If you fancy the challenge of a 24-hour MTB race then be sure to soak up the knowledge with these essential 24 hour MTB racing tips…
Nutrition is Key
You need to develop the belief that staying power primarily comes from nutrition, not fitness. Sure, you’ll have to do some long rides in training and behave like a racer during the event, but any range of standard MTB riding will put you on the start grid of a solo 24-hour race. Not least as generally, there are no pre-entry requirements for these races. So your nutrition needs to be proven for your tastes and should include a good mix of sugary, savoury, fast burn, slow burn foods and hydration fluids. Over the course of 24 hours it’s also possible to in a way emulate your standard meals i.e. include an evening meal and breakfast, with similar timing and food types. Munch some stimulants if you already know that they suit you: ProPlus, caffeine tablets, coffee and Red Bull are the clear favourites. Consider also, amino acids for muscle recovery, but whilst riding.
Mind control is key: you need to develop the philosophy that no problem is insurmountable, and that finishing your challenge is imperative for fulfilment. If you think you are weak or marginal in this regard, then counter this by listing all of the reasons not to bail.
Bike and bike light reliability are essential, but as an accomplished MTBer you’ll have this sorted, won’t you? The bike needs to be proven and ready. The bike lights, in combination with the bike and helmet, need to be proven. (I used one handlebar light and two bike helmets each with their own light rig, so that recharging was not crucial and no time would be lost swapping light sets over). If you are not competent at bike maintenance, then make bike preparation a priority, even if you believe a pit crew will save you.
Think Tortoise and not Hare
Pacing: You should aim to ride at the pace at which you would normally ride and take rests and back stretches whilst descending the easier trails. Try not to sprint, especially in the first hours – going anaerobic is not clever and your body will punish you for such exuberance later.
It’s a Race, not a Leisurely Spin
Downtime: Let’s be clear – this is a race. If you are not riding, then this is generally time that you will not be able to haul back. So unless there is an essential fix going on to your body or bike, you need to be riding 95% of the time. This is also why most riders have a second bike, so that maintenance can take place while you are out riding the spare.
Get some Pre-event Sleep in
Get some good sleep before the event. It’s about your pre-race lifestyle, the week before, and two nights before, the night before is least important – there will be adrenalin at play by then. If travelling to the event make sure that you find a good accommodation solution that can virtually guarantee good rest.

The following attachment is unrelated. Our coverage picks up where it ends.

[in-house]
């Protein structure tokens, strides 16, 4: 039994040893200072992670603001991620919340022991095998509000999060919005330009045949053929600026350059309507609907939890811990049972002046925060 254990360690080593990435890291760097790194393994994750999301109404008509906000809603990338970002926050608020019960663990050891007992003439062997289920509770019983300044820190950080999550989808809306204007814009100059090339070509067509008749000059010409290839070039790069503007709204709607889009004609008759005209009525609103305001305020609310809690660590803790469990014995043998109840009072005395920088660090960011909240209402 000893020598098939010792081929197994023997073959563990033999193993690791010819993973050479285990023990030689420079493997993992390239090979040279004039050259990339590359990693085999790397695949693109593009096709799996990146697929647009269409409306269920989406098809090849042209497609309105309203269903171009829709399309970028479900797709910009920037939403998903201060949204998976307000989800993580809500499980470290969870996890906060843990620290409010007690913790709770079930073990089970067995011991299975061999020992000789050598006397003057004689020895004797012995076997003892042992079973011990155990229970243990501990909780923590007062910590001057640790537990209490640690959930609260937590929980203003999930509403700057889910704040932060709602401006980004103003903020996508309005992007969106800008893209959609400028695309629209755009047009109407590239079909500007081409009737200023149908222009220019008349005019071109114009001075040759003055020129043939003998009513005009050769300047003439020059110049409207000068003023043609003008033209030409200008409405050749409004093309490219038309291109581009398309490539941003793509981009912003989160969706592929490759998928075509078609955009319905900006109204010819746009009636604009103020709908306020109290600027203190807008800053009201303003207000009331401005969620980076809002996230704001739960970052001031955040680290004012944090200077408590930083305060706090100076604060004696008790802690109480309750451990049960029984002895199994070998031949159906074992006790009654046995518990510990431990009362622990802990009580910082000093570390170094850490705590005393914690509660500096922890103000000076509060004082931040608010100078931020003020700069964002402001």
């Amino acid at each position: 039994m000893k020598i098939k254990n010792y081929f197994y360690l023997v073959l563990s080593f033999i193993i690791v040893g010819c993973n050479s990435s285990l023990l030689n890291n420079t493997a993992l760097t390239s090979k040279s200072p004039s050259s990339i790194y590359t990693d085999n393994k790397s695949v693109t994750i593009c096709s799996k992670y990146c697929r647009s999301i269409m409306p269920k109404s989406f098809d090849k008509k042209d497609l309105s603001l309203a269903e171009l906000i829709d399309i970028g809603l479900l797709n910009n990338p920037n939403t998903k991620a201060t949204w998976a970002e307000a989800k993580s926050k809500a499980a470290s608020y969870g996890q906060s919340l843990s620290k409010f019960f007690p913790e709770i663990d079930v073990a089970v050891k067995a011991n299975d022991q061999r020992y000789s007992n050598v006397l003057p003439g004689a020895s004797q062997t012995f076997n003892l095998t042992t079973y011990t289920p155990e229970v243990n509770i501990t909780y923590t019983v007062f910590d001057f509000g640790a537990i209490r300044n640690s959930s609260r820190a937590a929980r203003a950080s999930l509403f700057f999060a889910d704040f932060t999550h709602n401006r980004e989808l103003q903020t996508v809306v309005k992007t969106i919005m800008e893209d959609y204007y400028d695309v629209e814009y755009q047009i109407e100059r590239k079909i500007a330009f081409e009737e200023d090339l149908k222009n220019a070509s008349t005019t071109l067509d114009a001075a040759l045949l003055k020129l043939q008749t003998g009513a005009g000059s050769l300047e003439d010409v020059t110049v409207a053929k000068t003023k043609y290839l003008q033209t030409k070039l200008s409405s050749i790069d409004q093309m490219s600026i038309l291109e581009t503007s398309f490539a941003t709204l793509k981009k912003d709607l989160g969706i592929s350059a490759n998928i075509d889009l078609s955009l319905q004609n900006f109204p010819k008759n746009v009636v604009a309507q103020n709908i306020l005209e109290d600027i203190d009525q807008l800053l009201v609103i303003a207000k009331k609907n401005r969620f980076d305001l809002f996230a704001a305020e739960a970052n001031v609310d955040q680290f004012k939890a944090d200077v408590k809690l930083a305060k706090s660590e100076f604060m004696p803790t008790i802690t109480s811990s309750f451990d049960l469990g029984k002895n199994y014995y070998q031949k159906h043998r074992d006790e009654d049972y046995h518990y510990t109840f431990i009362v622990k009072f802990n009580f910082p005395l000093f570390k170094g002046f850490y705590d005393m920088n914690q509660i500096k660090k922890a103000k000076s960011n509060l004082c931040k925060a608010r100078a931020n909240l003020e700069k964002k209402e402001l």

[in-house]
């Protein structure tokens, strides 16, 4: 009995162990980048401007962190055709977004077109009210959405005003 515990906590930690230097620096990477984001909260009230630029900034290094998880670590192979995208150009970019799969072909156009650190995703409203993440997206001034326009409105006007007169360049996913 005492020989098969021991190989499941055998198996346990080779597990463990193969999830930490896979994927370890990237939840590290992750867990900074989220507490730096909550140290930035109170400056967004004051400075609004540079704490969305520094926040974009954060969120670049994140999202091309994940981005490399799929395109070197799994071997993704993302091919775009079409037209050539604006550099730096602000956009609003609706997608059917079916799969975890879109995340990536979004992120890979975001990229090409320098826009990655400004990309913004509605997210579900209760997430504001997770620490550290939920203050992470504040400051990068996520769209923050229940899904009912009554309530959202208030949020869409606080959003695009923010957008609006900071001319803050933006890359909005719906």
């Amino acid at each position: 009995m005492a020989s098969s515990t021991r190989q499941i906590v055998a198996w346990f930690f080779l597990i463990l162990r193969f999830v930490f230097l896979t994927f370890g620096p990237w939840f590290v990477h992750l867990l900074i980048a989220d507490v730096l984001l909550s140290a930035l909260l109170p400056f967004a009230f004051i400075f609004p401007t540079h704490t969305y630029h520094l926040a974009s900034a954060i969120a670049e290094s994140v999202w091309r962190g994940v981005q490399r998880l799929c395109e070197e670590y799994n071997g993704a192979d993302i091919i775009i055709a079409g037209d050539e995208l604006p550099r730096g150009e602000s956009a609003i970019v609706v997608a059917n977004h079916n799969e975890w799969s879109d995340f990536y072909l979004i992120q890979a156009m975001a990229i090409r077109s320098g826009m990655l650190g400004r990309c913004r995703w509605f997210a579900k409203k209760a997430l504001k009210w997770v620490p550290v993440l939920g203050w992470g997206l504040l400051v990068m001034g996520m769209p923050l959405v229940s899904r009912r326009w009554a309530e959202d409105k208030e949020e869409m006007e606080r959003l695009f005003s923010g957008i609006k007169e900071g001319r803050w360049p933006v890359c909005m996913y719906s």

Prepare and Prepare some More
Comfort-centric preparation is my approach: trial the clothing, saddle, handlebar grips and handlebar type. The bike is fundamental obviously, but there is a vast range of choice. As a pure (and totally credible) test, perhaps you can handle a rigid single speed? Some people know they can, some know they cannot and some won’t know. Make sure that you are not in this latter group.
Focus but have the ‘right’ Support
A frugal-centric support environment is my choice: I want to reduce distraction in the pit area. Anything that might encourage you to stay in the pits for more than five minutes is not good. This includes not having an immediate facility to lie down on, to sit in a (heated) vehicle, or to have long conversations or attenuated decision-making moments. Make your decisions whilst out riding a lap.
Allow some Luxuries
So, I had coffee in a thermal water bottle. Other luxuries probably relate to food choices. Everything else is maintenance serving: bike, lights, chamois cream, clothing (in good stable weather conditions you should not need to change any items of clothing). For many events, in-ear media systems are banned, so there’s one luxury that you need not concern yourself with!
Keep an active mind by focussing on the minutiae of what is around you and squeeze some pleasure out of that – the riders, marshals, flora and fauna, climatic effects, conversation, singing, humming, mental quizzes, and ace-ing all the technicalities in the trail. One massive asset to the No Fuss Events/Nevis Range course was that it was very stimulating by default. Though some would say, ‘tough and continually demanding!’
Read about a 24-hour MTB race and upcoming events here.